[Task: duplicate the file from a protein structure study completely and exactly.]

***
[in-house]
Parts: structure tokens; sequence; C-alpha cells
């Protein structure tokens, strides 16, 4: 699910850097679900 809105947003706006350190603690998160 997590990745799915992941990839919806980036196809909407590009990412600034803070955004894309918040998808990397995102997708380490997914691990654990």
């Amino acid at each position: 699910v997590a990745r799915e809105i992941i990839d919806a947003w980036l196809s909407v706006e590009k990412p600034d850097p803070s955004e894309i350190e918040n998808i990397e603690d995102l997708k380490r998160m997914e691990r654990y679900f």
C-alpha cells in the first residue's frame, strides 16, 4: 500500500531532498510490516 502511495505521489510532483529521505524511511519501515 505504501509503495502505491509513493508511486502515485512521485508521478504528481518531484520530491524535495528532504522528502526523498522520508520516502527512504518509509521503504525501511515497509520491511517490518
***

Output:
[in-house]
Parts: structure tokens; sequence; C-alpha cells
């Protein structure tokens, strides 16, 4: 699910850097679900 809105947003706006350190603690998160 997590990745799915992941990839919806980036196809909407590009990412600034803070955004894309918040998808990397995102997708380490997914691990654990």
């Amino acid at each position: 699910v997590a990745r799915e809105i992941i990839d919806a947003w980036l196809s909407v706006e590009k990412p600034d850097p803070s955004e894309i350190e918040n998808i990397e603690d995102l997708k380490r998160m997914e691990r654990y679900f």
C-alpha cells in the first residue's frame, strides 16, 4: 500500500531532498510490516 502511495505521489510532483529521505524511511519501515 505504501509503495502505491509513493508511486502515485512521485508521478504528481518531484520530491524535495528532504522528502526523498522520508520516502527512504518509509521503504525501511515497509520491511517490518